The police said the autopsy showed she put a handgun up to her head and pulled the trigger. I’ll never know why, without her here to tell us, everything is just speculation. I do have my own suspicions of what happened that day. I will tell you that if her head was playing games on her, the way mine was playing games on me in those hours after her death, that I too would have desperately wanted that to end. I will tell you that if those empty bottles of vodka they found hidden in the closet were her way of coping with her pain, her way of self-medicating, then I could see how that pain crept back when the bottles were empty. I will tell you that if she suffered from postpartum depression and was not aware of the symptoms or the need to seek help, then I could understand how mere survival was a struggle and how raising a child seemed unbearable.

Her pain must have been so incredibly deep, yet I had no idea. I was her best friend in the whole world, and I was clueless. I knew she was going through some big life changes, but she had a path laid out. She had goals, ambitions, determination – she was the kind of soul who didn’t let anyone stand in her way.

Anyone but herself.

Once the rest of our family was notified, I received a call from my cousin Brad. I answered the phone matter-of-factly, “So, I guess you heard the news?”

Instead of the typical, “I’m so sorry,” response, he took a different approach.

“Andrea, it is not your fault,” he stated.

“Ya, Brad, I know,” I said out loud while internally blaming myself. I was the last one to hear her voice – I was the last one to put any reasoning I could into her head, how on earth did I miss this?

“Andrea, it is not your fault,” he stated again.

I stood in silence, listening to the words he was saying but not fully internalizing them.

“Andrea, it is not your fault.”

“But Brad, we are trained on suicide,” I said.

“It is not your fault.”

The tears started to flow, slowly picking up speed the longer he stayed silent. He just listened. He listened in complete silence as the salty droplets rolled off my cheeks and landed on the wood flooring beneath my feet.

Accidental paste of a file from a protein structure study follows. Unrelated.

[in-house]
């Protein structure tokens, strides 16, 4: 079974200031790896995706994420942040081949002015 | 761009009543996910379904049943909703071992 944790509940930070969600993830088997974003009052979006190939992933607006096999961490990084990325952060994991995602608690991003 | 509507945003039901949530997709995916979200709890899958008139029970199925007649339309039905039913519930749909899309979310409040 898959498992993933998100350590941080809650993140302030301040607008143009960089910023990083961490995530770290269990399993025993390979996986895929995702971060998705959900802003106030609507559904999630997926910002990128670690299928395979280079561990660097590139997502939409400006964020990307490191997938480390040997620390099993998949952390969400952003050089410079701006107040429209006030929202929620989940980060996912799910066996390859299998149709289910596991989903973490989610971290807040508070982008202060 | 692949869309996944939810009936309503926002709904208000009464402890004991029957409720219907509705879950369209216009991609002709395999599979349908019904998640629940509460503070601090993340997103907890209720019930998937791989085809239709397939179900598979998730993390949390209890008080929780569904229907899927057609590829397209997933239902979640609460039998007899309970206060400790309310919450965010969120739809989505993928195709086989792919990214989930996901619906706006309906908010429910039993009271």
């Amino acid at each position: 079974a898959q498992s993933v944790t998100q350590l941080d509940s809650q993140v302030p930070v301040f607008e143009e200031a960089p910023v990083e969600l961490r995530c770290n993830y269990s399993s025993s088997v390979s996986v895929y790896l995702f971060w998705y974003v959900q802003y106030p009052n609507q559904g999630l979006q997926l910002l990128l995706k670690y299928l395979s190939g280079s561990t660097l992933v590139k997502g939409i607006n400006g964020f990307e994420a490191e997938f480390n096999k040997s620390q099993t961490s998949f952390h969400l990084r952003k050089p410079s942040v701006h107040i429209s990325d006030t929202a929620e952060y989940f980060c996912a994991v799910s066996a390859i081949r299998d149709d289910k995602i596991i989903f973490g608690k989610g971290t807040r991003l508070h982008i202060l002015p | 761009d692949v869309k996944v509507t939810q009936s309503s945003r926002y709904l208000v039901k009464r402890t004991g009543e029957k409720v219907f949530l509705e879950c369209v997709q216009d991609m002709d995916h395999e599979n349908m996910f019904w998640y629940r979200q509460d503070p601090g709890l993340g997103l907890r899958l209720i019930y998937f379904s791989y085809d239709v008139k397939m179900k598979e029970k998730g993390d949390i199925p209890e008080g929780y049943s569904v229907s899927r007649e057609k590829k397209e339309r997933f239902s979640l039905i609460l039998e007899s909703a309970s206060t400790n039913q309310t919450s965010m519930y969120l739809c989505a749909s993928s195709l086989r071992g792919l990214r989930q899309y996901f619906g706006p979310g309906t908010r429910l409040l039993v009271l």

I hadn’t realized it, but I had been carrying a whole lot of blame. Brad knew exactly what I needed to hear.

My cousin Brad is also known as Senior Master Sgt. Brad Gardebrecht from the 133rd Airlift Wing out of Minnesota. He’s not only family by blood, he’s also family in the Air National Guard. He helped me more that day than he will ever know. Somehow he knew exactly what I would be feeling, and exactly what I needed to hear.

We oftentimes forget that the training we receive in the Air National Guard is not black and white. The suicide awareness training we receive teaches us what signs to look for, but it doesn’t teach us how to handle situations once they have happened. It doesn’t teach us how to move on with our lives. Instead, the training we receive teaches us how to be good Airmen. It teaches us how to look out for one another. It teaches us to reach out to our fellow Airmen and provide support when they need it the most.

My sister is dead. My best friend is gone forever. That won’t change. I will spend the rest of my life missing her. There will always be a piece of me that is gone. But, to every low point in our lives, no matter how low that point goes, there is a high point we’ve either missed altogether – or one that is about to spring itself above the horizon at any moment. I had 28 amazing years with my best friend in the entire world. The things she taught me and the experiences we had together, will be with me until the end of my time.

As members of the United States military, we make up less than 1 percent of our nation’s population. The paths we take in life vary, but as the roads intertwine with each other we build a bond closer than any other group in the world. Together, we are American Airmen. Together, we can face any obstacle that comes our way.